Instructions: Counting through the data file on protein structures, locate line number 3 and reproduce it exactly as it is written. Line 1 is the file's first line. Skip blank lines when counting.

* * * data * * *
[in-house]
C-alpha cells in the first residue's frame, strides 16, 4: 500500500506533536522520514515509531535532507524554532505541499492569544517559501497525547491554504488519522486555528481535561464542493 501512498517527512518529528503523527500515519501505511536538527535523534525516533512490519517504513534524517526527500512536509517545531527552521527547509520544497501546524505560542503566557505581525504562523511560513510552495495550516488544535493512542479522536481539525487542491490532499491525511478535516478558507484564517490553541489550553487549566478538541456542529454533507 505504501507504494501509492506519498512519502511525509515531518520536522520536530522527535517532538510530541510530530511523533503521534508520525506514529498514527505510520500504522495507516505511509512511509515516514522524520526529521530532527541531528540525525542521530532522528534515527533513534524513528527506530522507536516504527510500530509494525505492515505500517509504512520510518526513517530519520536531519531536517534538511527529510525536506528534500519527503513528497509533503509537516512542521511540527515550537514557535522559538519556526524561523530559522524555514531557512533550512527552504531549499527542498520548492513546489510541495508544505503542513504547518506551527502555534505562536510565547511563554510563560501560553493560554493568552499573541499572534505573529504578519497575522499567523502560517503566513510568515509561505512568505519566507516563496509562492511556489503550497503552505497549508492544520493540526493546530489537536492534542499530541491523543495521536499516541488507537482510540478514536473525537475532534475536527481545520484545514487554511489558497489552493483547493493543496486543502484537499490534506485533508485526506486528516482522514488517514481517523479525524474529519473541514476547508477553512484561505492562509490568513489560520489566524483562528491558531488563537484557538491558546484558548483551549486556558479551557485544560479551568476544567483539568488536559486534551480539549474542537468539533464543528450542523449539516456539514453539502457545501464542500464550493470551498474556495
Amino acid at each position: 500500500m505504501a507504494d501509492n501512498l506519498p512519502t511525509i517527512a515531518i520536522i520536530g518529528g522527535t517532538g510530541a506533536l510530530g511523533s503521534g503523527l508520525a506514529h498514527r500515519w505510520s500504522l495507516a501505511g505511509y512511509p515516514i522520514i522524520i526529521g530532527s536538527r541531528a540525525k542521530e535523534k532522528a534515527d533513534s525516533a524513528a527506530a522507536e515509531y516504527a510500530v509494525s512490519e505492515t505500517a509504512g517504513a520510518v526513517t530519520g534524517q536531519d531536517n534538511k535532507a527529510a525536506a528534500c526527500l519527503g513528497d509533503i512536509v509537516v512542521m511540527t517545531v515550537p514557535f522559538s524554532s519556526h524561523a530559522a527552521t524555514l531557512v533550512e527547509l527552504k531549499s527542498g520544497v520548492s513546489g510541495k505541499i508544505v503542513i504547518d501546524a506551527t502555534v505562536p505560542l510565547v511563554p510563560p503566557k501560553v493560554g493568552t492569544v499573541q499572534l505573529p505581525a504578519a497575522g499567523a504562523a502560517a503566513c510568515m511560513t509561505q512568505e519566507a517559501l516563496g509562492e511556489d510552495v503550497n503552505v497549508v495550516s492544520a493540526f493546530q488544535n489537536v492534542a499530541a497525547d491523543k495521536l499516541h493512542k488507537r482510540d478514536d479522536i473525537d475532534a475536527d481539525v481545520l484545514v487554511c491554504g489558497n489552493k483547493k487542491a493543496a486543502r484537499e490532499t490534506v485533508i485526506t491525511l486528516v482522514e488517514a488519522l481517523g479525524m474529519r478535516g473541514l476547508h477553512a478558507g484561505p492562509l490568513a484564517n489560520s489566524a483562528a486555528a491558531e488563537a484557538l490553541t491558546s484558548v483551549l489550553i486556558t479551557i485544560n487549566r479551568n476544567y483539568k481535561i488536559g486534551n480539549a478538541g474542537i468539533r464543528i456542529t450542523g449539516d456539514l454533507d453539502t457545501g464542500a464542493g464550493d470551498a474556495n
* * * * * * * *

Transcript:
Amino acid at each position: 500500500m505504501a507504494d501509492n501512498l506519498p512519502t511525509i517527512a515531518i520536522i520536530g518529528g522527535t517532538g510530541a506533536l510530530g511523533s503521534g503523527l508520525a506514529h498514527r500515519w505510520s500504522l495507516a501505511g505511509y512511509p515516514i522520514i522524520i526529521g530532527s536538527r541531528a540525525k542521530e535523534k532522528a534515527d533513534s525516533a524513528a527506530a522507536e515509531y516504527a510500530v509494525s512490519e505492515t505500517a509504512g517504513a520510518v526513517t530519520g534524517q536531519d531536517n534538511k535532507a527529510a525536506a528534500c526527500l519527503g513528497d509533503i512536509v509537516v512542521m511540527t517545531v515550537p514557535f522559538s524554532s519556526h524561523a530559522a527552521t524555514l531557512v533550512e527547509l527552504k531549499s527542498g520544497v520548492s513546489g510541495k505541499i508544505v503542513i504547518d501546524a506551527t502555534v505562536p505560542l510565547v511563554p510563560p503566557k501560553v493560554g493568552t492569544v499573541q499572534l505573529p505581525a504578519a497575522g499567523a504562523a502560517a503566513c510568515m511560513t509561505q512568505e519566507a517559501l516563496g509562492e511556489d510552495v503550497n503552505v497549508v495550516s492544520a493540526f493546530q488544535n489537536v492534542a499530541a497525547d491523543k495521536l499516541h493512542k488507537r482510540d478514536d479522536i473525537d475532534a475536527d481539525v481545520l484545514v487554511c491554504g489558497n489552493k483547493k487542491a493543496a486543502r484537499e490532499t490534506v485533508i485526506t491525511l486528516v482522514e488517514a488519522l481517523g479525524m474529519r478535516g473541514l476547508h477553512a478558507g484561505p492562509l490568513a484564517n489560520s489566524a483562528a486555528a491558531e488563537a484557538l490553541t491558546s484558548v483551549l489550553i486556558t479551557i485544560n487549566r479551568n476544567y483539568k481535561i488536559g486534551n480539549a478538541g474542537i468539533r464543528i456542529t450542523g449539516d456539514l454533507d453539502t457545501g464542500a464542493g464550493d470551498a474556495n